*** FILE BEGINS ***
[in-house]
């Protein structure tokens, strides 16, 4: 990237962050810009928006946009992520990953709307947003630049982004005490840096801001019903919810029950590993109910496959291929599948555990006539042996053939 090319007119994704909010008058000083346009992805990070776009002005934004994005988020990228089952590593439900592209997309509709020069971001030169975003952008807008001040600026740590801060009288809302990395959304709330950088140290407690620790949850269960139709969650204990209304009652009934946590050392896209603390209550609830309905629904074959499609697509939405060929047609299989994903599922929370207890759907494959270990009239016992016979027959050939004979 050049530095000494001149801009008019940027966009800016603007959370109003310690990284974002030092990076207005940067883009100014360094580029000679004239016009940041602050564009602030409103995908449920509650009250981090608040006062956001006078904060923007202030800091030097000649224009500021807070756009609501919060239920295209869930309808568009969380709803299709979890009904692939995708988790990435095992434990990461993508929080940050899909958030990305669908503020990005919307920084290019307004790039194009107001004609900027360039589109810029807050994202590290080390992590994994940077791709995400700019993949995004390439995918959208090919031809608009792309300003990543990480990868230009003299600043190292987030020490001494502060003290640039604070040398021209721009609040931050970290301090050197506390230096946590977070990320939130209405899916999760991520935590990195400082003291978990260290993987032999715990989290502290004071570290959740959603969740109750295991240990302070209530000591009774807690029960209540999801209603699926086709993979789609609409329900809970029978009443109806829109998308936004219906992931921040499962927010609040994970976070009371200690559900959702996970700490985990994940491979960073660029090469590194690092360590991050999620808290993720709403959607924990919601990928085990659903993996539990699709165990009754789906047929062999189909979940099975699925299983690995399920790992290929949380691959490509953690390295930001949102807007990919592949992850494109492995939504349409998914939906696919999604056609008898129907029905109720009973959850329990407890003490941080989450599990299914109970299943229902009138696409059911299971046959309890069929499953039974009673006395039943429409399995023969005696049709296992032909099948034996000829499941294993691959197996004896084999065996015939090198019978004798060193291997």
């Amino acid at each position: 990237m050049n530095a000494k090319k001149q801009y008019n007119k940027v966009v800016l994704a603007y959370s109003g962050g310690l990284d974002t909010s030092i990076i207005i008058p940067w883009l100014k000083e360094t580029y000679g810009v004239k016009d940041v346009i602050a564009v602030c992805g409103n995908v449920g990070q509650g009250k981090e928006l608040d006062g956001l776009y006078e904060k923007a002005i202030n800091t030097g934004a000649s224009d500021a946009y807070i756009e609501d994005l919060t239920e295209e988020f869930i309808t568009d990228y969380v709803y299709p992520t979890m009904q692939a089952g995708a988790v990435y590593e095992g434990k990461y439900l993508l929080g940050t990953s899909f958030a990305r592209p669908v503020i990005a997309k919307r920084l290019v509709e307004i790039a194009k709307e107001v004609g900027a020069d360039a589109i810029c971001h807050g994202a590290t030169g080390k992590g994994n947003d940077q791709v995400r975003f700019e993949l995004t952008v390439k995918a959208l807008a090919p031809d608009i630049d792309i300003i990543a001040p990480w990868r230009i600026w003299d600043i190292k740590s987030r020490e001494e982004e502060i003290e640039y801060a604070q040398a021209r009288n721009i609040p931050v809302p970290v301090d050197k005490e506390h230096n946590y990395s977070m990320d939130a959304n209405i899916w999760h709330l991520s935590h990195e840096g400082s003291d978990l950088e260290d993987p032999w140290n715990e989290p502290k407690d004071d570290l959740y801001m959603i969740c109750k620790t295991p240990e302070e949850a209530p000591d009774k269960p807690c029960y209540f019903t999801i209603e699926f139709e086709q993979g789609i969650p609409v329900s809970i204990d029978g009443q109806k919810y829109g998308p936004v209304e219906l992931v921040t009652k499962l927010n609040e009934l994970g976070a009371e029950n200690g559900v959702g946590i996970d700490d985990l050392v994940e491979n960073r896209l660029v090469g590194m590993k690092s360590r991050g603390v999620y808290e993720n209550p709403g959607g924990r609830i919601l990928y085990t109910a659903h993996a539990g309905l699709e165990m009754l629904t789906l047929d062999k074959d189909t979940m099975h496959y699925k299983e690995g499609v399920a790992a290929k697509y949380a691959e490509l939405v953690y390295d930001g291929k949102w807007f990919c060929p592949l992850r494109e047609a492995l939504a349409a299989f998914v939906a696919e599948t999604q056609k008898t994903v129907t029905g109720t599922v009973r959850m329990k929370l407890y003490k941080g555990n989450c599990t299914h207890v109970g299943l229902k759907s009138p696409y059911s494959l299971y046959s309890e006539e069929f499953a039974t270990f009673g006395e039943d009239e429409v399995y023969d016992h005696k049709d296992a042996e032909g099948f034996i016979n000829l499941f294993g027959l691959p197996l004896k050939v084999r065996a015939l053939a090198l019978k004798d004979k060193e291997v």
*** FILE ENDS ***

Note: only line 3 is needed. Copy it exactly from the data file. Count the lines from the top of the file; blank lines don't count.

């Amino acid at each position: 990237m050049n530095a000494k090319k001149q801009y008019n007119k940027v966009v800016l994704a603007y959370s109003g962050g310690l990284d974002t909010s030092i990076i207005i008058p940067w883009l100014k000083e360094t580029y000679g810009v004239k016009d940041v346009i602050a564009v602030c992805g409103n995908v449920g990070q509650g009250k981090e928006l608040d006062g956001l776009y006078e904060k923007a002005i202030n800091t030097g934004a000649s224009d500021a946009y807070i756009e609501d994005l919060t239920e295209e988020f869930i309808t568009d990228y969380v709803y299709p992520t979890m009904q692939a089952g995708a988790v990435y590593e095992g434990k990461y439900l993508l929080g940050t990953s899909f958030a990305r592209p669908v503020i990005a997309k919307r920084l290019v509709e307004i790039a194009k709307e107001v004609g900027a020069d360039a589109i810029c971001h807050g994202a590290t030169g080390k992590g994994n947003d940077q791709v995400r975003f700019e993949l995004t952008v390439k995918a959208l807008a090919p031809d608009i630049d792309i300003i990543a001040p990480w990868r230009i600026w003299d600043i190292k740590s987030r020490e001494e982004e502060i003290e640039y801060a604070q040398a021209r009288n721009i609040p931050v809302p970290v301090d050197k005490e506390h230096n946590y990395s977070m990320d939130a959304n209405i899916w999760h709330l991520s935590h990195e840096g400082s003291d978990l950088e260290d993987p032999w140290n715990e989290p502290k407690d004071d570290l959740y801001m959603i969740c109750k620790t295991p240990e302070e949850a209530p000591d009774k269960p807690c029960y209540f019903t999801i209603e699926f139709e086709q993979g789609i969650p609409v329900s809970i204990d029978g009443q109806k919810y829109g998308p936004v209304e219906l992931v921040t009652k499962l927010n609040e009934l994970g976070a009371e029950n200690g559900v959702g946590i996970d700490d985990l050392v994940e491979n960073r896209l660029v090469g590194m590993k690092s360590r991050g603390v999620y808290e993720n209550p709403g959607g924990r609830i919601l990928y085990t109910a659903h993996a539990g309905l699709e165990m009754l629904t789906l047929d062999k074959d189909t979940m099975h496959y699925k299983e690995g499609v399920a790992a290929k697509y949380a691959e490509l939405v953690y390295d930001g291929k949102w807007f990919c060929p592949l992850r494109e047609a492995l939504a349409a299989f998914v939906a696919e599948t999604q056609k008898t994903v129907t029905g109720t599922v009973r959850m329990k929370l407890y003490k941080g555990n989450c599990t299914h207890v109970g299943l229902k759907s009138p696409y059911s494959l299971y046959s309890e006539e069929f499953a039974t270990f009673g006395e039943d009239e429409v399995y023969d016992h005696k049709d296992a042996e032909g099948f034996i016979n000829l499941f294993g027959l691959p197996l004896k050939v084999r065996a015939l053939a090198l019978k004798d004979k060193e291997v």